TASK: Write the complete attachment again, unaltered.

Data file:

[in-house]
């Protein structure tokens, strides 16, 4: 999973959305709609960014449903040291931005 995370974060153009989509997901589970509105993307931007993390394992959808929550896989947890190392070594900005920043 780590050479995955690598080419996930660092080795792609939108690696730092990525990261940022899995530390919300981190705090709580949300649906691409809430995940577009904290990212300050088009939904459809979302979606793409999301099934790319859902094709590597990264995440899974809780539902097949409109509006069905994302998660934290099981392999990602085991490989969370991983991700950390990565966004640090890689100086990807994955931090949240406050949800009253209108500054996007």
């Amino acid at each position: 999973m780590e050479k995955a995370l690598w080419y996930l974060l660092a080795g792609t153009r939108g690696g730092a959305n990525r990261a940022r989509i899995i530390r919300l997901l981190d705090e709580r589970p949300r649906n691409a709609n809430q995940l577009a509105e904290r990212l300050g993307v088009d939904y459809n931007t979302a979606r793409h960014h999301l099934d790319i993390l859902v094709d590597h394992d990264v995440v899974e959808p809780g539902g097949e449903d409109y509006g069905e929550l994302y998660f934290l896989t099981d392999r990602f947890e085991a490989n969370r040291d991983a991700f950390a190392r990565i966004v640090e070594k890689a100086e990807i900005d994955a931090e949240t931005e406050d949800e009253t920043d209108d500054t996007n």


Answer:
[in-house]
């Protein structure tokens, strides 16, 4: 999973959305709609960014449903040291931005 995370974060153009989509997901589970509105993307931007993390394992959808929550896989947890190392070594900005920043 780590050479995955690598080419996930660092080795792609939108690696730092990525990261940022899995530390919300981190705090709580949300649906691409809430995940577009904290990212300050088009939904459809979302979606793409999301099934790319859902094709590597990264995440899974809780539902097949409109509006069905994302998660934290099981392999990602085991490989969370991983991700950390990565966004640090890689100086990807994955931090949240406050949800009253209108500054996007």
């Amino acid at each position: 999973m780590e050479k995955a995370l690598w080419y996930l974060l660092a080795g792609t153009r939108g690696g730092a959305n990525r990261a940022r989509i899995i530390r919300l997901l981190d705090e709580r589970p949300r649906n691409a709609n809430q995940l577009a509105e904290r990212l300050g993307v088009d939904y459809n931007t979302a979606r793409h960014h999301l099934d790319i993390l859902v094709d590597h394992d990264v995440v899974e959808p809780g539902g097949e449903d409109y509006g069905e929550l994302y998660f934290l896989t099981d392999r990602f947890e085991a490989n969370r040291d991983a991700f950390a190392r990565i966004v640090e070594k890689a100086e990807i900005d994955a931090e949240t931005e406050d949800e009253t920043d209108d500054t996007n």